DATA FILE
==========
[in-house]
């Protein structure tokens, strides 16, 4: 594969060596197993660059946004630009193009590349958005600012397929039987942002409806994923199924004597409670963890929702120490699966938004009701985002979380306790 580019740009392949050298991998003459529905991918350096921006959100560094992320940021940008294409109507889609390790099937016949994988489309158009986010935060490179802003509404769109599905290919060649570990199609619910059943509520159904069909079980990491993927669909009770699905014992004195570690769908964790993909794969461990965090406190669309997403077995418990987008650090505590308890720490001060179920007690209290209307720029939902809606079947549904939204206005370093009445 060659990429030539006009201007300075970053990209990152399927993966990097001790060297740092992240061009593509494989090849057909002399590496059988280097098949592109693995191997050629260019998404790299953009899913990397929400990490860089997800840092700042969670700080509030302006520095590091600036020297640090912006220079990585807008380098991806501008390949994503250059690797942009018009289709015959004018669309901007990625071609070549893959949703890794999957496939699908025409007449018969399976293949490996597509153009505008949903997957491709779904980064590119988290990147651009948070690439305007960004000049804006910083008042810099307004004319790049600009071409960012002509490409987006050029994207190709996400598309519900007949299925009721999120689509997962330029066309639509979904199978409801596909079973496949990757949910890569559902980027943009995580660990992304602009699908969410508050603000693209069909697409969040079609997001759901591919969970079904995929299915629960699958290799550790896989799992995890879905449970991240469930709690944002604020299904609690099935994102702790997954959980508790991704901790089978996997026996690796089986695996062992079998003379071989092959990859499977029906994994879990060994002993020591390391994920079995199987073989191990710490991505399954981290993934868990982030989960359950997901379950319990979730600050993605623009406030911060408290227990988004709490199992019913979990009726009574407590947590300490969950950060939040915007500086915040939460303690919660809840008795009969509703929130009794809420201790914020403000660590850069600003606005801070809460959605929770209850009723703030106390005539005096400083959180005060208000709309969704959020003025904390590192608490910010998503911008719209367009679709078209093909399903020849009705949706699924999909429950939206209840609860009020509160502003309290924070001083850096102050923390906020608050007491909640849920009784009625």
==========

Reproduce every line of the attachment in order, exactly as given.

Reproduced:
[in-house]
């Protein structure tokens, strides 16, 4: 594969060596197993660059946004630009193009590349958005600012397929039987942002409806994923199924004597409670963890929702120490699966938004009701985002979380306790 580019740009392949050298991998003459529905991918350096921006959100560094992320940021940008294409109507889609390790099937016949994988489309158009986010935060490179802003509404769109599905290919060649570990199609619910059943509520159904069909079980990491993927669909009770699905014992004195570690769908964790993909794969461990965090406190669309997403077995418990987008650090505590308890720490001060179920007690209290209307720029939902809606079947549904939204206005370093009445 060659990429030539006009201007300075970053990209990152399927993966990097001790060297740092992240061009593509494989090849057909002399590496059988280097098949592109693995191997050629260019998404790299953009899913990397929400990490860089997800840092700042969670700080509030302006520095590091600036020297640090912006220079990585807008380098991806501008390949994503250059690797942009018009289709015959004018669309901007990625071609070549893959949703890794999957496939699908025409007449018969399976293949490996597509153009505008949903997957491709779904980064590119988290990147651009948070690439305007960004000049804006910083008042810099307004004319790049600009071409960012002509490409987006050029994207190709996400598309519900007949299925009721999120689509997962330029066309639509979904199978409801596909079973496949990757949910890569559902980027943009995580660990992304602009699908969410508050603000693209069909697409969040079609997001759901591919969970079904995929299915629960699958290799550790896989799992995890879905449970991240469930709690944002604020299904609690099935994102702790997954959980508790991704901790089978996997026996690796089986695996062992079998003379071989092959990859499977029906994994879990060994002993020591390391994920079995199987073989191990710490991505399954981290993934868990982030989960359950997901379950319990979730600050993605623009406030911060408290227990988004709490199992019913979990009726009574407590947590300490969950950060939040915007500086915040939460303690919660809840008795009969509703929130009794809420201790914020403000660590850069600003606005801070809460959605929770209850009723703030106390005539005096400083959180005060208000709309969704959020003025904390590192608490910010998503911008719209367009679709078209093909399903020849009705949706699924999909429950939206209840609860009020509160502003309290924070001083850096102050923390906020608050007491909640849920009784009625």